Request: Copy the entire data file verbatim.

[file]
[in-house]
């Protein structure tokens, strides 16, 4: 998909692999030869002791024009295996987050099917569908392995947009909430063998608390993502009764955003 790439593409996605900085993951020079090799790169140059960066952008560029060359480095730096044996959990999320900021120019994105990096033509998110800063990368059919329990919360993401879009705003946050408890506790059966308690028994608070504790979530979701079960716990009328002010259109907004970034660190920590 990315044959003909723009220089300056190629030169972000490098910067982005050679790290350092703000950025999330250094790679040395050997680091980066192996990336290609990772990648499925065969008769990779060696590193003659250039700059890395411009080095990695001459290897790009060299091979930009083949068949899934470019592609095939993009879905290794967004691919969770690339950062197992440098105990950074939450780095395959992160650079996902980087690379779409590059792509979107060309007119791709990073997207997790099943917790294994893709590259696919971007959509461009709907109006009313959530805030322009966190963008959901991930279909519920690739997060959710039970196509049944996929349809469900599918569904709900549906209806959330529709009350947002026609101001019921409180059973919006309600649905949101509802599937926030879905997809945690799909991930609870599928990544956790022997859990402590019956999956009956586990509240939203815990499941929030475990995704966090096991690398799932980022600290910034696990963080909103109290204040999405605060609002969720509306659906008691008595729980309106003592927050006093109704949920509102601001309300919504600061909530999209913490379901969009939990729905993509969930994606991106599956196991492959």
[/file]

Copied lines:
[in-house]
């Protein structure tokens, strides 16, 4: 998909692999030869002791024009295996987050099917569908392995947009909430063998608390993502009764955003 790439593409996605900085993951020079090799790169140059960066952008560029060359480095730096044996959990999320900021120019994105990096033509998110800063990368059919329990919360993401879009705003946050408890506790059966308690028994608070504790979530979701079960716990009328002010259109907004970034660190920590 990315044959003909723009220089300056190629030169972000490098910067982005050679790290350092703000950025999330250094790679040395050997680091980066192996990336290609990772990648499925065969008769990779060696590193003659250039700059890395411009080095990695001459290897790009060299091979930009083949068949899934470019592609095939993009879905290794967004691919969770690339950062197992440098105990950074939450780095395959992160650079996902980087690379779409590059792509979107060309007119791709990073997207997790099943917790294994893709590259696919971007959509461009709907109006009313959530805030322009966190963008959901991930279909519920690739997060959710039970196509049944996929349809469900599918569904709900549906209806959330529709009350947002026609101001019921409180059973919006309600649905949101509802599937926030879905997809945690799909991930609870599928990544956790022997859990402590019956999956009956586990509240939203815990499941929030475990995704966090096991690398799932980022600290910034696990963080909103109290204040999405605060609002969720509306659906008691008595729980309106003592927050006093109704949920509102601001309300919504600061909530999209913490379901969009939990729905993509969930994606991106599956196991492959």